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DD-WRT - ath Wireless Settings

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Introduction

This page shows the contents and descriptions of standard and advanced wireless settings for Atheros based Routers. If you are a Broadcom or Ralink user, please refer to this page for Broadcom/Ralink wireless settings.

Standard Settings

Wireless Physical Interface

Available Interfaces: ath0, ath1 (Varies by router)


If you have a dual band router ath1 will be displayed below ath0 with the same available settings. Ath0 is the 2.4GHz radio and ath1 is the 5GHz radio. If you create a VAP for 2.4GHz or 5GHz radio the VAPs will be labeled ath0.1 and ath1.1 respectively. Refer to this thread for some info about VAPs with Atheros.

Wireless Mode

Available Settings: AP, Client, Client Bridge, Adhoc, WDS Station, WDS AP

Recommended Setting: AP for most users, Client or WDS if you are more advanced and know you need it


Determines how the specific wireless interface of the router is to behave. If you want to run a normal access point which most do, AP would be your choice. Client and Client Bridge are the Atheros equivalent Broadcom's Repeater and Repeater Bridge settings.

Wireless Network Mode

Available Settings: Disabled, Mixed, B-Only, G-Only, BG-Mixed, NG-Mixed, N-Only

Recommended Setting: NG-Mixed


Controls which 802.11 signals are being broadcast by the radio. Depending on the selected network mode your wireless channel list and maximum TX power can vary. NG-Mixed is the recommended setting for most people as you are able to use either HT20 or HT40 "properly" with this setting. There currently is a bug where 802.11b devices can still connect to and function normally with a DD-WRT router running NG-Mixed, this does not seem to degrade the WLAN's performance. There is also a bug when B-Only is selected, the router must be rebooted after you switch to another setting or all clients will be forced to 802.11b's max rate of 11 Mbps.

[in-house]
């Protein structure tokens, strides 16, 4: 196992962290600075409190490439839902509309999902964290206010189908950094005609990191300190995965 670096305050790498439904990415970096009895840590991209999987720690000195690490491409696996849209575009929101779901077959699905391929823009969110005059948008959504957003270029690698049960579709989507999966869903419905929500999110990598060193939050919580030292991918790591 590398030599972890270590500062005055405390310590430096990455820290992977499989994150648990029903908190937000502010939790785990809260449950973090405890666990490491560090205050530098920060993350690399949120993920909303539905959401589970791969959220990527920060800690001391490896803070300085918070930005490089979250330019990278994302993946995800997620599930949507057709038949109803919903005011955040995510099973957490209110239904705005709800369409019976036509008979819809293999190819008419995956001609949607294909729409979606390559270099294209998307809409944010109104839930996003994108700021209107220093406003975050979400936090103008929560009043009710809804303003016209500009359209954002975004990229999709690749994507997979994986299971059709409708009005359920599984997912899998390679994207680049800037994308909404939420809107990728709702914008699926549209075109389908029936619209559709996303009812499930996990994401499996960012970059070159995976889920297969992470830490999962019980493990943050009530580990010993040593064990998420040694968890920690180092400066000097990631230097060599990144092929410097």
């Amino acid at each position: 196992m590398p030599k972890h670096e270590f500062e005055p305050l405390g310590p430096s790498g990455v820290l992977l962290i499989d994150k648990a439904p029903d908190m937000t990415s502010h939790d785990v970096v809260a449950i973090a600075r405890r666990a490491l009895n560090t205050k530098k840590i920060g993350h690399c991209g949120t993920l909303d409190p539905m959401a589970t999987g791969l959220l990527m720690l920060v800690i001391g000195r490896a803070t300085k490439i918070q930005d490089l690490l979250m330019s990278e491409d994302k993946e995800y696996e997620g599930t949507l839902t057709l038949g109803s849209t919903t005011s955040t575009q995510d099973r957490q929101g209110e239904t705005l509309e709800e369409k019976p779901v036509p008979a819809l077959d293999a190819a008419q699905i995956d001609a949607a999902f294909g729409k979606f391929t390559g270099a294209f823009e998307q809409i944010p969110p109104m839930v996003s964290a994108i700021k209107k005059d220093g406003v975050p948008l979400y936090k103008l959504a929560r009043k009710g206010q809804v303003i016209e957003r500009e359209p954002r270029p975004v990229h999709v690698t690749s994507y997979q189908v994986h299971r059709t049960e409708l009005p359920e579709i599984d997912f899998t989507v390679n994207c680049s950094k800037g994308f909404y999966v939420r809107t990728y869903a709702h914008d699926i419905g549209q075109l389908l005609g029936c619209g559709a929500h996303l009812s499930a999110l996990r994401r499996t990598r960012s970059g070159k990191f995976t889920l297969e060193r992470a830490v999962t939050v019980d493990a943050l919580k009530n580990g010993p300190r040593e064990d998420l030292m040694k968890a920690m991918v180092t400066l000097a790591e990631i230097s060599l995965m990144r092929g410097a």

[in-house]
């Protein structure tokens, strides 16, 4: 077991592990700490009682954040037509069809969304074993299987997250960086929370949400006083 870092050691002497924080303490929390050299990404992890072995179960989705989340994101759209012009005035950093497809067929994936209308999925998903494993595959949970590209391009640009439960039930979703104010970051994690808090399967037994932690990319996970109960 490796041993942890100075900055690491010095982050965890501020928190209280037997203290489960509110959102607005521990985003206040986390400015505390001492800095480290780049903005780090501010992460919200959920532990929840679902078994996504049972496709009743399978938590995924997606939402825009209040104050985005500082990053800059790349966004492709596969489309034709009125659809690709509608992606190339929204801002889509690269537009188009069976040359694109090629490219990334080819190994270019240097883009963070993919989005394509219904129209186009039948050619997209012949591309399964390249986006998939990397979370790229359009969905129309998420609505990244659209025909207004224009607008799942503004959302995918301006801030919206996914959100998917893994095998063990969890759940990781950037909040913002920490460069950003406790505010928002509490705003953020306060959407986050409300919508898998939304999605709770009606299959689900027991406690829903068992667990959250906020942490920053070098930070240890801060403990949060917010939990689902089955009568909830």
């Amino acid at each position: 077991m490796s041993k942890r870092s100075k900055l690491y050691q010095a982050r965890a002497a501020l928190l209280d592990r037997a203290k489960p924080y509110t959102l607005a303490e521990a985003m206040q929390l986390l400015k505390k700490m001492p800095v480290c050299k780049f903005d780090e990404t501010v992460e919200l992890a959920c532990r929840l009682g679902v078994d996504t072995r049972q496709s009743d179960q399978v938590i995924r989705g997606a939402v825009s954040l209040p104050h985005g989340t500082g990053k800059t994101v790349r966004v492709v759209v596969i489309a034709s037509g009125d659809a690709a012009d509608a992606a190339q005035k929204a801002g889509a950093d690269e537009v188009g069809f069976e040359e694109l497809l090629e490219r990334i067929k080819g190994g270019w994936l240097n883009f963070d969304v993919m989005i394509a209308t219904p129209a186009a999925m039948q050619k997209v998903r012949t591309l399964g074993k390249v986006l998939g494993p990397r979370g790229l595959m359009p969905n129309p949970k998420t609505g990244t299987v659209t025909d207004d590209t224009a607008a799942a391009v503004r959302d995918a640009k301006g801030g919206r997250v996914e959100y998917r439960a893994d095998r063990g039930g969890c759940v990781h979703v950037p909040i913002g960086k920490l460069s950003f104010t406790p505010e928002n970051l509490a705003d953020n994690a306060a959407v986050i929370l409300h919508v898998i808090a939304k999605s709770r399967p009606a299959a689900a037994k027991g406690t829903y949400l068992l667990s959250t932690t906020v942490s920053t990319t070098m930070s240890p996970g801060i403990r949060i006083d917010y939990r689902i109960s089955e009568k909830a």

Channel Width

Available Settings: Dynamic (20/40 MHz), Turbo (40 MHz), Full (20 MHz), Half (10 MHz), Quarter (5 MHz)

Recommended Setting: Turbo (40 MHz) for most users, Full (20 MHz) if using long range (1km+) links or have over 15 other seeable APs in the area


This determines the width of the wireless channel where higher allows more bandwidth but less overlapping channels and lower allows more non-overlapping channels but less bandwidth. It is said that 40 MHz, which enables channel bonding by using 2 20 MHz wide channels together, is not neighbor friendly. This is incorrect, there is several 40 MHz APs in range and they have no effect on the performance of my WLAN compared to an area with only 20 MHz APs. Recommended setting is 40 MHz for most people, this allows your 2.4GHz 802.11n draft devices to connect at their max of 300 Mbps when signal is sufficient as well as a large throughput increase and enables Atheros Super-G*. If Full (20 MHz) is used for 802.11n clients the max connection speed will only be 130 Mbps and 802.11g clients supporting Super-G max connection speed will only be 54 Mbps.


*Note: You MUST have this setting on Turbo (40 MHz) to allow 802.11n devices (2.4GHz and 5GHz) to connect at their max!

*Note 2: 802.11a/g + Turbo (40 MHz) = Super-G !


*Super-G

This is an Atheros technology to increase the throughput of 802.11g devices. In order to utilize the Super-G feature you must have an Atheros router capable of broadcasting 40 MHz wide channels, nearly all Atheros routers support this feature, and a Super-G ready client. If you have an Atheros router and Super-G ready client, ensure your wireless network mode is on NG-Mixed or G-Only with Turbo (40 MHz) as the channel width. The client should now connect at a theoretical max of 108 Mbps, doubled that of standard 802.11g 54 Mbps. This feature reaches these speeds by channel bonding, a method that bonds two 20 MHz wide channels together, the same way 802.11n does. Maximum true throughput with a Super-G client should be around 40 ~ 50 Mbps, depending on distance, and other wireless settings.

Wireless Channel

Available Settings: 1 - 14 depending on your regulatory domain and channel width

Recommended Setting: 2, 4, 6, 7, 8, 9, or 10*


Controls when channel or frequency your WLAN uses. If you have packet loss or abnormally slow throughput switch to another channel for less interference. All routers default to either channels 1, 6, or 11, it is not recommended to use these channels as most users are inexperienced, and leave them at their defaults. Most of these channels are noisy but for any reason if there isn't many APs around you using these channels, use them with the exception of channel 11. Refrain from using channel 11 because in most nations, channel 11 is forced to use a severely reduced transmit power, killing your range and/or throughput. Channels 1 - 10 are good for 99% of the world.

  • While channels 1, 3, 5, 11 work they don't work properly with DD-WRT. 1, 3, 5 have forced reduced bandwidth even if channel width is 40 MHz, use of these channels (under Canada and USA domains at least) will force your N 150/300 clients down to 65/130!! While this issue does not happen with stock firmware. Channel 11 is explained above, but does not have the reduced width issue.

Control Channel

Available Settings: Upper, lower

Recommended Setting: Any